Will Schwalbe was in town this weekend to promote his new book The End of Your Life Book Club, and I caught up with him Sunday morning, in a crowd of 150 book lovers who’d negotiated the marathon-tangled streets of the metropolis to attend brunch.
Schwalbe gave one of the most memorable presentations we’ve ever had. His book is tailor-made to my own sensibilities, so there’s a built-in bias that I must confess, but he spoke at length about the transformative power of reading and of physical books, and how they provide not just personal pleasure but cultural glue. It was brilliant.
Among the varied and many satisfactions that come with my job, author events rank pretty high. Sometimes they make us money, sometimes they don’t, but they always serve to remind us why it is that we got into the book business in the first place. (Hint: Not in the hopes of becoming wildly wealthy.)
It was an interesting weekend. Saturday we hosted a book signing for a visiting author from the west coast and nobody came. The weather was dismal and the entire street had been barricaded in anticipation of that marathon. It was a disappointment for the author, and for me—though he was kind enough to buy a couple of books and that assuaged my pain somewhat.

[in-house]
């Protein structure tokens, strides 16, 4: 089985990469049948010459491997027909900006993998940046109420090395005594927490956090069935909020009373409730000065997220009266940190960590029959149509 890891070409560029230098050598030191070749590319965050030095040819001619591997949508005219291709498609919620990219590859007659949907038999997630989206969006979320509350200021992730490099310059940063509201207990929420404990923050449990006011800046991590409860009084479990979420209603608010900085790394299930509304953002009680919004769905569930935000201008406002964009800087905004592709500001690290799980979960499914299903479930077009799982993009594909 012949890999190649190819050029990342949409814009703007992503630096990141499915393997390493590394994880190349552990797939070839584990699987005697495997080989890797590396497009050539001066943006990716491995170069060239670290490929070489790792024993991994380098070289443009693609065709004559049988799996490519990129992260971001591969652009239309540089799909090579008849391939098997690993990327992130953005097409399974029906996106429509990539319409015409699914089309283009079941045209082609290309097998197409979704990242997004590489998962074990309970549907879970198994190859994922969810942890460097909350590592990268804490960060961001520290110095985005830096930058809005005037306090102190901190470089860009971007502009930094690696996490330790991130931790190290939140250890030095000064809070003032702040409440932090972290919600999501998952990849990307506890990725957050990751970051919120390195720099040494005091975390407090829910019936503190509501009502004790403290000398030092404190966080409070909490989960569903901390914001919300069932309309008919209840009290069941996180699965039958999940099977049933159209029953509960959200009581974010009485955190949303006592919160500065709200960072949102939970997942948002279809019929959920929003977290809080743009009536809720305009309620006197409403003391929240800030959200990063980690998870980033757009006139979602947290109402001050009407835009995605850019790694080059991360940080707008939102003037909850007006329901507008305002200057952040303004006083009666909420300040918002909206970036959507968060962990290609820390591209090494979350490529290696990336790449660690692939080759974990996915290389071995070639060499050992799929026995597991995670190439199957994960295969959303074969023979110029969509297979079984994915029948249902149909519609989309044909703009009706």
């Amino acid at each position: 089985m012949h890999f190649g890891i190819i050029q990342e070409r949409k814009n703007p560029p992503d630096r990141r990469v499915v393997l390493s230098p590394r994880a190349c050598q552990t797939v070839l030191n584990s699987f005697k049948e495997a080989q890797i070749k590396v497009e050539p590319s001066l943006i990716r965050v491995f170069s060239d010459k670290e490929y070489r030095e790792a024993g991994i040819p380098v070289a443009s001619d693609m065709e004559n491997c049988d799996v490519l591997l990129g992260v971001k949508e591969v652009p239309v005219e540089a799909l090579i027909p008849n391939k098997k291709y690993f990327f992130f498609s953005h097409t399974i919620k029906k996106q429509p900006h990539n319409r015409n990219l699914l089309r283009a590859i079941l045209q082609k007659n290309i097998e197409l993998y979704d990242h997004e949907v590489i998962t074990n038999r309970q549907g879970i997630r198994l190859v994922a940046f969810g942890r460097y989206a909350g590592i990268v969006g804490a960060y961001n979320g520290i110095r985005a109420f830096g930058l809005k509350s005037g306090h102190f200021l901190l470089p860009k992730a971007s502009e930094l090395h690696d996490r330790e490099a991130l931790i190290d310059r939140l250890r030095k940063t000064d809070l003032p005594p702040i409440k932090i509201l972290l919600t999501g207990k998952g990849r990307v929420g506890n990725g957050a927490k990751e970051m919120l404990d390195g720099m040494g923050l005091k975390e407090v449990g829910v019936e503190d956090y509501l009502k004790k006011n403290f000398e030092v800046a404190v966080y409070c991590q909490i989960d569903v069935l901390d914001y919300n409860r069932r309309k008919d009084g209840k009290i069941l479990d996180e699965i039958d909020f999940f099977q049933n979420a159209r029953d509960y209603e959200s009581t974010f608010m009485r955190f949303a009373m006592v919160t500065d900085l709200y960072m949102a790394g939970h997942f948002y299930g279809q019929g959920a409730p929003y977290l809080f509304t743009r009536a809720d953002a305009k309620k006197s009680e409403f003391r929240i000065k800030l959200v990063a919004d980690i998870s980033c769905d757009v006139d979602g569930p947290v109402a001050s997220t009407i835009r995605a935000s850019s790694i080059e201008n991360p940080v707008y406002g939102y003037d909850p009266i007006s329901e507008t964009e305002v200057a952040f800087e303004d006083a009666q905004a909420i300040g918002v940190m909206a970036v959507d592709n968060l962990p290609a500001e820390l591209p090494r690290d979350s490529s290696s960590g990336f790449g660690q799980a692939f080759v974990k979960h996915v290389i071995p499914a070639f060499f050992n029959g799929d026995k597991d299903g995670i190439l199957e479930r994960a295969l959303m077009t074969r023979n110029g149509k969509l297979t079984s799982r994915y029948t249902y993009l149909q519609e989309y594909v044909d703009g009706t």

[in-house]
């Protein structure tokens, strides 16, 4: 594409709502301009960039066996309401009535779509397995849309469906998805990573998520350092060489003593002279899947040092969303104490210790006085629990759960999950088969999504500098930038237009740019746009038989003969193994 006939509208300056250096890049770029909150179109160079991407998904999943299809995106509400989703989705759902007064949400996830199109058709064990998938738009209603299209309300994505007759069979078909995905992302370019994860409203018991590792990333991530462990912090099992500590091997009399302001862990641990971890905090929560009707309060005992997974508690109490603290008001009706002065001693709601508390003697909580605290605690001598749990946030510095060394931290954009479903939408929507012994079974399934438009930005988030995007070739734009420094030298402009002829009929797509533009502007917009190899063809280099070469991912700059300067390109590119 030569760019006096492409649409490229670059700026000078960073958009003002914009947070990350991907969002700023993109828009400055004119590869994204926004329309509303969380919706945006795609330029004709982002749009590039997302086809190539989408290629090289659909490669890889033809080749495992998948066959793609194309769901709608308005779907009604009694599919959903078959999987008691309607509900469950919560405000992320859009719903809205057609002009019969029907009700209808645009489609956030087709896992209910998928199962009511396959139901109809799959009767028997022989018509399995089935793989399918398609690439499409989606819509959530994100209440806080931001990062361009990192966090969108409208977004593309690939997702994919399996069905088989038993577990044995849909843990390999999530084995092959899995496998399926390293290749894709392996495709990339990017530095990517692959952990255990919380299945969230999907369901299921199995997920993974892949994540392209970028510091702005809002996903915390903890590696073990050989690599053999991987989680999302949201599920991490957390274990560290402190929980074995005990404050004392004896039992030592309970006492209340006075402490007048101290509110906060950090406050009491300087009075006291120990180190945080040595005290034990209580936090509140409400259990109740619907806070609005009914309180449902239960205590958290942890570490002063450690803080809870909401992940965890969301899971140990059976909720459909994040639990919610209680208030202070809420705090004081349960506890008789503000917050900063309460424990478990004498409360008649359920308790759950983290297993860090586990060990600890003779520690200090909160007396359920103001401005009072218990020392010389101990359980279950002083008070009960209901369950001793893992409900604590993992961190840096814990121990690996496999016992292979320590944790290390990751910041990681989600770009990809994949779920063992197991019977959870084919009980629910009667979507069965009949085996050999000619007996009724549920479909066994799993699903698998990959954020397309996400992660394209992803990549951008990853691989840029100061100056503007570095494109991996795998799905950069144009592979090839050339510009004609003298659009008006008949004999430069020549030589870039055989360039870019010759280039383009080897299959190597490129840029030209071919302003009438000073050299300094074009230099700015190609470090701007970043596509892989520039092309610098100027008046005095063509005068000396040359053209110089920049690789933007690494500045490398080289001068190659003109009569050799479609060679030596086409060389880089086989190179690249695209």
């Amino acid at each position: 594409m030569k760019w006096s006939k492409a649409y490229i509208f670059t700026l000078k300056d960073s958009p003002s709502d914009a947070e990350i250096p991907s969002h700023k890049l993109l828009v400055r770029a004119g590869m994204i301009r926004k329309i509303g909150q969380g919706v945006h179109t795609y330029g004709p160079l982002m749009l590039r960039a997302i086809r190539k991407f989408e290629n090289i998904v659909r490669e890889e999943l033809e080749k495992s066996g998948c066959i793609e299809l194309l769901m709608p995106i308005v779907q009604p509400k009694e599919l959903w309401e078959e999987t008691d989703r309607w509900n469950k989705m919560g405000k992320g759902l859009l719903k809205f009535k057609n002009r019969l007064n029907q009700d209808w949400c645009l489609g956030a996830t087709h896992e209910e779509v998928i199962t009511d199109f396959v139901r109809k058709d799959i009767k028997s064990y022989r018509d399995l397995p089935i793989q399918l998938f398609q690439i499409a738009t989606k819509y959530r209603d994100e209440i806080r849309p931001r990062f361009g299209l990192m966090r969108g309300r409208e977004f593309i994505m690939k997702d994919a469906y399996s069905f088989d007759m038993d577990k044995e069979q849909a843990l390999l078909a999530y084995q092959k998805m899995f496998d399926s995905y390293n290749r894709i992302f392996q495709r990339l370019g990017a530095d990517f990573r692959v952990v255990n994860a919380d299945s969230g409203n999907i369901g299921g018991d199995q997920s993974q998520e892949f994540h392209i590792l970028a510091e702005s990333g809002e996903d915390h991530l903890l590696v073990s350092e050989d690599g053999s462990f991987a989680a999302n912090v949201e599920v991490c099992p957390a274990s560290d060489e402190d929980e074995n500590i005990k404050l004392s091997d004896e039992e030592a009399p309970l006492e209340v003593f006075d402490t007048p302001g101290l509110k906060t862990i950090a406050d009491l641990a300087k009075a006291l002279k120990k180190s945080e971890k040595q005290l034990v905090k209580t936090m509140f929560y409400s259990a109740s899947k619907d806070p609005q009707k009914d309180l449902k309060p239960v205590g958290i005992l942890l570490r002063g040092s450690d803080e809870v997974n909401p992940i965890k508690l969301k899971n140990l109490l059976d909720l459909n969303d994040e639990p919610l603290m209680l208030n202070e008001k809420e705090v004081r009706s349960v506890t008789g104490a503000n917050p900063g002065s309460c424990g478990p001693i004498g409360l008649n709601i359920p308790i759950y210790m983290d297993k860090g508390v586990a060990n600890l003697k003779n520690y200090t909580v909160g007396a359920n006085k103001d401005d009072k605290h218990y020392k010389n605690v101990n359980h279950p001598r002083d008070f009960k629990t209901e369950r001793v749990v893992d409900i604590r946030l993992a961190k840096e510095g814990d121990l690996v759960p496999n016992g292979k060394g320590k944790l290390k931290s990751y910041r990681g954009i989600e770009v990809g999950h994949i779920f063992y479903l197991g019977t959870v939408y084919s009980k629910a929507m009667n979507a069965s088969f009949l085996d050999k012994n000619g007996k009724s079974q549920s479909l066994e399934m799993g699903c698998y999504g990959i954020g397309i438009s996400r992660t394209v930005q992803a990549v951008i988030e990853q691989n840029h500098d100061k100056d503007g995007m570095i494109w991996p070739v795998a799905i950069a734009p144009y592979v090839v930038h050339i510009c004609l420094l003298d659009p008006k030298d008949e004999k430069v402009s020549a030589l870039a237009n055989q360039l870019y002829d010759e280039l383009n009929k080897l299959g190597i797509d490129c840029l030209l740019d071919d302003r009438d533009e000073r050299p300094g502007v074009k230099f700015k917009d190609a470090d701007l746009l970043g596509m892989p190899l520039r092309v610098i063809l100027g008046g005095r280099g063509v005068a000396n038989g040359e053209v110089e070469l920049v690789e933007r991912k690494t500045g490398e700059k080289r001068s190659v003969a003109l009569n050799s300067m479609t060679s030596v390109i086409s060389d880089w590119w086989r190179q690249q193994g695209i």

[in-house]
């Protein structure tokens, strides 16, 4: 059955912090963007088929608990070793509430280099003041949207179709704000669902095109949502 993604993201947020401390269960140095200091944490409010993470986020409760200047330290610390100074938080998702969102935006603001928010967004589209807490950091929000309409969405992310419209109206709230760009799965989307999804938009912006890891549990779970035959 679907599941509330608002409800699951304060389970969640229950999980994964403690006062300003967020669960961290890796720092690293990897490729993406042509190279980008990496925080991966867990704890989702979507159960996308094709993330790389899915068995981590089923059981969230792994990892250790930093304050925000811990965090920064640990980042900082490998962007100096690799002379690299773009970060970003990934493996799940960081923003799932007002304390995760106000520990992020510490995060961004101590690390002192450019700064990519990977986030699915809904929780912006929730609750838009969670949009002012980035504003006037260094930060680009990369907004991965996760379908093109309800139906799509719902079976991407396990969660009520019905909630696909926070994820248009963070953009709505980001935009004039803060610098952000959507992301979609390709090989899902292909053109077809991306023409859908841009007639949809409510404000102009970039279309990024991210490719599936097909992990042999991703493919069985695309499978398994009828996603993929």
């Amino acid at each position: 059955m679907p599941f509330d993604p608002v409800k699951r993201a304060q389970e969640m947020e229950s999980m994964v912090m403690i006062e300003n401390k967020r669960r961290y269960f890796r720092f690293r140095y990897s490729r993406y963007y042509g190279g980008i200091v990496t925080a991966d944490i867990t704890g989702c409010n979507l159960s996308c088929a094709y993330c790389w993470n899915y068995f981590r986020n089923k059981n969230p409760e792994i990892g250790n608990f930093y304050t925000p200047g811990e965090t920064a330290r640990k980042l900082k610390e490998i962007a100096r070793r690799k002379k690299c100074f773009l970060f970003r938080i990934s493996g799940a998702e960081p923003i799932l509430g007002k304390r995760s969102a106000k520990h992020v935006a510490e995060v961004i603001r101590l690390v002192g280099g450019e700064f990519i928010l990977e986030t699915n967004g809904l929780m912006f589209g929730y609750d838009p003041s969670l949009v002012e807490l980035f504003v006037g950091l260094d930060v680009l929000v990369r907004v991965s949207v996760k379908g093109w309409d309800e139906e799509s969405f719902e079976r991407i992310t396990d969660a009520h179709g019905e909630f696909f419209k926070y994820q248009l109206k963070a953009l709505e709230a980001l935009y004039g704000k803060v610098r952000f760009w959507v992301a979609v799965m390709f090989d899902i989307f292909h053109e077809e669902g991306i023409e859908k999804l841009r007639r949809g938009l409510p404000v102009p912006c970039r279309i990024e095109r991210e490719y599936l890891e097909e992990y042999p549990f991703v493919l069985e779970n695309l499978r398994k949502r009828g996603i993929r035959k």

After the Sunday brunch with Will Schwalbe, I made a trip across town to do another event. There I had the distinct pleasure of listening to a rollicking reading by the poet George Elliot Clarke—a treat I can’t recommend highly enough.
So, on Monday morning, as I made my way through the remains of that weekend, I was still glowing in the wake of the talk by Will Schwalbe, and thought that we should have perhaps recorded it on video. Then I wondered more about that. Surely a big part of the electricity generated by his speech came from the audience and their mounting appreciation for what he was saying. How could a video capture that?
If you live in certain conurbations across the nation you’ll be having a literary festival in town sometime soon, if not now. Take the time to go and listen to an author speak, or read if you have the chance. Take a friend or two; company only increases the pleasure. We lovers of the book take great joy in each other’s company. And Will Schwalbe’s book will help you understand just why that is.